Although a metal, mercury is liquid at normal temperatures – but not wet. It cannot be picked up, mopped up or brushed up without breaking into globules.
In the home, it is most likely to be found in thermometers, and if a thermometer is broken the spilled mercury, sometimes called quicksilver, can be difficult to remove.
If mercury spills on a carpet it may be swept up, but silvery traces are likely to remain. DO NOT VACUUM IT – under heat, mercury becomes a highly toxic vapour.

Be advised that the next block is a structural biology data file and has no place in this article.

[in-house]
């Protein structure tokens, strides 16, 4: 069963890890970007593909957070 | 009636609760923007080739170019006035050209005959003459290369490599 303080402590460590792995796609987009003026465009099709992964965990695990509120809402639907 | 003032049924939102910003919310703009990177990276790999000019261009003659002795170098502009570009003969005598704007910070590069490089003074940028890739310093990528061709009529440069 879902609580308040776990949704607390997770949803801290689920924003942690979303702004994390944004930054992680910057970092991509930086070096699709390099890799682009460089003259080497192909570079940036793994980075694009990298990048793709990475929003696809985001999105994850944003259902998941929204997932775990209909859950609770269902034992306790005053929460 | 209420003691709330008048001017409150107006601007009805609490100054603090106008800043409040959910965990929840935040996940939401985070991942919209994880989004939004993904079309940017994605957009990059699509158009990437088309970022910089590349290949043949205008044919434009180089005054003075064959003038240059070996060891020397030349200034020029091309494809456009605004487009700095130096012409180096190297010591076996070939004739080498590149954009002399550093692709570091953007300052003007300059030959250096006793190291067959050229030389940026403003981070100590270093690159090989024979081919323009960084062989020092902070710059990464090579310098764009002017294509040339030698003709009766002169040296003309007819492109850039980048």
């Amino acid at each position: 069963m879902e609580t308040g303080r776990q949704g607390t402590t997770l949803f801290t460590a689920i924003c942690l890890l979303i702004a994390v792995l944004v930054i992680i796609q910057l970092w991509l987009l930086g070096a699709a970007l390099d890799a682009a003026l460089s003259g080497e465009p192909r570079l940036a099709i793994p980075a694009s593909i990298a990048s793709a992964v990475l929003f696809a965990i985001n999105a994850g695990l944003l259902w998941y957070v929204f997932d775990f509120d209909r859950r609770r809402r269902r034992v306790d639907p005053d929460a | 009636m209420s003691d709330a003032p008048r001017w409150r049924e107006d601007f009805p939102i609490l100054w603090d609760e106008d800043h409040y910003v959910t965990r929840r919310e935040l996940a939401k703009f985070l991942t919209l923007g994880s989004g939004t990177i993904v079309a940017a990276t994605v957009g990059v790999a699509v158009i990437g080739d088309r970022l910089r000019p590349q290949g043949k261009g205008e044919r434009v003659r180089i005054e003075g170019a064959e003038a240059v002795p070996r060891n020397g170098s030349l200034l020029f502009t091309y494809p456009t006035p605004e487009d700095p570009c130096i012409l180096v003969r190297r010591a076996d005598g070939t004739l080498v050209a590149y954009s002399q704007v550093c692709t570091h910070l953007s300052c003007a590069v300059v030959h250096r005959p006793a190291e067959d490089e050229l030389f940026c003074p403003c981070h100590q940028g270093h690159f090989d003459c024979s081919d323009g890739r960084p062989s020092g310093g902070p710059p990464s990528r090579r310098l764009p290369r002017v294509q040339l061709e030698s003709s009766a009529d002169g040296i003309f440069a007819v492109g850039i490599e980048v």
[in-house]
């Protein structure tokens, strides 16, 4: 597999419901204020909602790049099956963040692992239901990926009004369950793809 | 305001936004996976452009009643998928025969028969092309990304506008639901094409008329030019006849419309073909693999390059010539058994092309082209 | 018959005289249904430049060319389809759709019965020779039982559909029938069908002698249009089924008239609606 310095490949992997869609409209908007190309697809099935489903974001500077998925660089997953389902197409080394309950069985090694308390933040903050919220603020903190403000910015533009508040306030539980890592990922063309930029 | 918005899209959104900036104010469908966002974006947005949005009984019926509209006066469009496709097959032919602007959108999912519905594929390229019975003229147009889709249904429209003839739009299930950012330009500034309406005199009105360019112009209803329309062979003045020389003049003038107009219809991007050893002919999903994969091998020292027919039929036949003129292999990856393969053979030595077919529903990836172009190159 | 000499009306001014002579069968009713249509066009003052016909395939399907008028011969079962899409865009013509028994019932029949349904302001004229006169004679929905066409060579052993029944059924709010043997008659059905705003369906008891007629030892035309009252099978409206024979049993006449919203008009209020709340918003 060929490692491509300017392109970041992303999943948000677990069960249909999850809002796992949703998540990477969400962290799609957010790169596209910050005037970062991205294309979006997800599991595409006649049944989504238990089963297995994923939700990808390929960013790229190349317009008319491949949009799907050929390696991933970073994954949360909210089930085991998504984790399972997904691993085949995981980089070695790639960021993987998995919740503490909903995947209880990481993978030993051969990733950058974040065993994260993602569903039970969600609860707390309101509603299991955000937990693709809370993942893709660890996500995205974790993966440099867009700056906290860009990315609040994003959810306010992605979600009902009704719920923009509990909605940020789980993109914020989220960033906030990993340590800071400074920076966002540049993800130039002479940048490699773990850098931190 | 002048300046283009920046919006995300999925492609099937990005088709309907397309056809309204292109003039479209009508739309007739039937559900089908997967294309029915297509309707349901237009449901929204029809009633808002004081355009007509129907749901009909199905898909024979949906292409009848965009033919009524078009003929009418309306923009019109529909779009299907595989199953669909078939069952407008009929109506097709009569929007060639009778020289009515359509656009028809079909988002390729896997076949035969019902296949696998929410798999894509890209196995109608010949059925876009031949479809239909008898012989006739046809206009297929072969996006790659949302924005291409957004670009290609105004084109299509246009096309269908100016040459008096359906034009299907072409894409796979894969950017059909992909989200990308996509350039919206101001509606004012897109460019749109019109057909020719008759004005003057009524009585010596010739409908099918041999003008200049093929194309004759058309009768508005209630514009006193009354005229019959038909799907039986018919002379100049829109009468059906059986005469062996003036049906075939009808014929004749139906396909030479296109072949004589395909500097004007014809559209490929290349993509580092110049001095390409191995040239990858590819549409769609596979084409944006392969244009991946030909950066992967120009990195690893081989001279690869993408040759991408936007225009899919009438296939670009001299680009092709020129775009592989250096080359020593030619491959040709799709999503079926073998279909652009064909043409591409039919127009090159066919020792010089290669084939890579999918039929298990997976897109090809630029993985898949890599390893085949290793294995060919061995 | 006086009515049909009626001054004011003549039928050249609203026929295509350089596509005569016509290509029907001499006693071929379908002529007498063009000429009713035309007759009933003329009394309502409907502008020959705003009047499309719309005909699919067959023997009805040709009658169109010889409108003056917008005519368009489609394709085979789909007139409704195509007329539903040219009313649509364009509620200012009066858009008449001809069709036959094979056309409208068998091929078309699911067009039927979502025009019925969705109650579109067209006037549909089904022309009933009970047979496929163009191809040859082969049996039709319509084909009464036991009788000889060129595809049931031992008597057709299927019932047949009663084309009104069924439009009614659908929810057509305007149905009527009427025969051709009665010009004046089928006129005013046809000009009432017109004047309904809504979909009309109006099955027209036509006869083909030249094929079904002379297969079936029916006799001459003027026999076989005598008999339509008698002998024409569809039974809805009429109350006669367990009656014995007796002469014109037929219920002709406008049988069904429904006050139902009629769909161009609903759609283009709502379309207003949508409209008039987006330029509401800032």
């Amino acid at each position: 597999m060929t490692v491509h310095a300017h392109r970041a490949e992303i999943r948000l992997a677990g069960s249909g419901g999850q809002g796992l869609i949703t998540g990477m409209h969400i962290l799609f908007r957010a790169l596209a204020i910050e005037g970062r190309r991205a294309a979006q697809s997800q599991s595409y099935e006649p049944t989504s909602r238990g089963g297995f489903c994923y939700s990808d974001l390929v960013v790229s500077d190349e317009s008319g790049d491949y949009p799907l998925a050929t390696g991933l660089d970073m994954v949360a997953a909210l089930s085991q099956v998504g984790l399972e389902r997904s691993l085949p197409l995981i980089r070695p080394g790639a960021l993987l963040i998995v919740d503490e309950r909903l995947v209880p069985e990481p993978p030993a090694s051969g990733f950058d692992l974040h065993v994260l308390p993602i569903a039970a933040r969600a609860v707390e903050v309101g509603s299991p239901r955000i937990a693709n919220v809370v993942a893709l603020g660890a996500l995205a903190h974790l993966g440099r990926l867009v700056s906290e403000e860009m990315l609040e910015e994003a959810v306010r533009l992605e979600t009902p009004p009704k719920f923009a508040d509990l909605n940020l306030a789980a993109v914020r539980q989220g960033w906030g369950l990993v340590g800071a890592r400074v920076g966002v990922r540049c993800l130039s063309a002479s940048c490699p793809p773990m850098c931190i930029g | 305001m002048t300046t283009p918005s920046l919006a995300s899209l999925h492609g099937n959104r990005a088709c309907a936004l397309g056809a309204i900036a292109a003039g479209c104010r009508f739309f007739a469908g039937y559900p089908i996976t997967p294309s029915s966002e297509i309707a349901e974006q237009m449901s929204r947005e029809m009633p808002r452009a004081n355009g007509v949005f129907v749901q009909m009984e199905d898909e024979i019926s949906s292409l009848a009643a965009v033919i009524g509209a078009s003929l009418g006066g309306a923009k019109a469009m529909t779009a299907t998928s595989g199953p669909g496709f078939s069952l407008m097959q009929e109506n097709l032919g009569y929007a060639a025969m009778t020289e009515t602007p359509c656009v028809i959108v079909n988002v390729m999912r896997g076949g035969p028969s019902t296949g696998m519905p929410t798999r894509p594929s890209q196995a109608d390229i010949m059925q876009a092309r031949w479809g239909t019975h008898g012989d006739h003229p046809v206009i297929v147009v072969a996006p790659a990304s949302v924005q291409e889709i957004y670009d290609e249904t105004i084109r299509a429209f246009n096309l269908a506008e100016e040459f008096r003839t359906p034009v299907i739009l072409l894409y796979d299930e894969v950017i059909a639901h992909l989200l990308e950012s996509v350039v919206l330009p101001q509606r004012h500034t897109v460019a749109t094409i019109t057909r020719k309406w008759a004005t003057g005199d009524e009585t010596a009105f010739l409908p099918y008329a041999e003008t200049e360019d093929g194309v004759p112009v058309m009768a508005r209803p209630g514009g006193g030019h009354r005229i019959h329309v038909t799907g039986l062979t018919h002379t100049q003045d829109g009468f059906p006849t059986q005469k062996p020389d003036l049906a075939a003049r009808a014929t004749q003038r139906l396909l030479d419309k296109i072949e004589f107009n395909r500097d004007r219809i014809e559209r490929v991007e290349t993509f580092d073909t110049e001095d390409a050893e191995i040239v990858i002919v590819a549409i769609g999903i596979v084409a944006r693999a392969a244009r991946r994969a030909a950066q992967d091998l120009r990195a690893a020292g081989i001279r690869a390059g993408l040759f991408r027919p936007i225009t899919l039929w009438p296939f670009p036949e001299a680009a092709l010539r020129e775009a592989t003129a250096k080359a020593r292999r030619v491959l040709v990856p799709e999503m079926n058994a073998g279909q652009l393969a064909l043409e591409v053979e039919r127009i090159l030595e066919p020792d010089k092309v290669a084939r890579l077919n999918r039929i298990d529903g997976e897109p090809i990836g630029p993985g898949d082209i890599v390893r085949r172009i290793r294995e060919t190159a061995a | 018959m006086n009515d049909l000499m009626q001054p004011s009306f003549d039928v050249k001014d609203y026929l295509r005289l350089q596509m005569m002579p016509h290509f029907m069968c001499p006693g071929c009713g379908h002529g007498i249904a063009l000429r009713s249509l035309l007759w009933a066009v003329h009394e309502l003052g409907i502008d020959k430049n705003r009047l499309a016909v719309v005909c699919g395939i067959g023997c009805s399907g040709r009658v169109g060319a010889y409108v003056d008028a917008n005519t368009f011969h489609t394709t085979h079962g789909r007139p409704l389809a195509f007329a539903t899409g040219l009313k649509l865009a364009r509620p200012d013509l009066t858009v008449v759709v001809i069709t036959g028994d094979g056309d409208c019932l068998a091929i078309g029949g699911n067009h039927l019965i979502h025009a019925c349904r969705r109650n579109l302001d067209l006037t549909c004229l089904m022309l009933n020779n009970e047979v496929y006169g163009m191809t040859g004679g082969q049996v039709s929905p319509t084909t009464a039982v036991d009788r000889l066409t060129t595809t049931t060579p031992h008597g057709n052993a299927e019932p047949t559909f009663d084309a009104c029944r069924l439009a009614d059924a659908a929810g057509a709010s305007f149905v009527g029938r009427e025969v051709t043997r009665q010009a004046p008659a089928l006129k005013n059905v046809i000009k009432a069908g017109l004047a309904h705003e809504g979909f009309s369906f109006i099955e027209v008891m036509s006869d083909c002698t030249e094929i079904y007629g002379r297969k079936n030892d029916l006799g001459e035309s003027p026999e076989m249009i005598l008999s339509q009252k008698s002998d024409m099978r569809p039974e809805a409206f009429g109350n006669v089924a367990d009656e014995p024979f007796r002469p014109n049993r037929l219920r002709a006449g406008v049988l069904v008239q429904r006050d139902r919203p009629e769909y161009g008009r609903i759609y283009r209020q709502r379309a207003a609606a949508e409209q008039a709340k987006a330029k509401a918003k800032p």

On a flat surface, try rounding up spilt particles by slipping a stiff, thin sheet of paper beneath them. Wrap them well and dispose of them in a dustbin.
Mercury is poisonous if inhaled, or if it gets into the bloodstream, or is absorbed through the skin.
But if swallowed, it usually does no harm, as the gut cannot absorb it. It is in fact widely used in dental fillings, and in pharmaceuticals, agricultural and industrial fungicides, and chemical pesticides.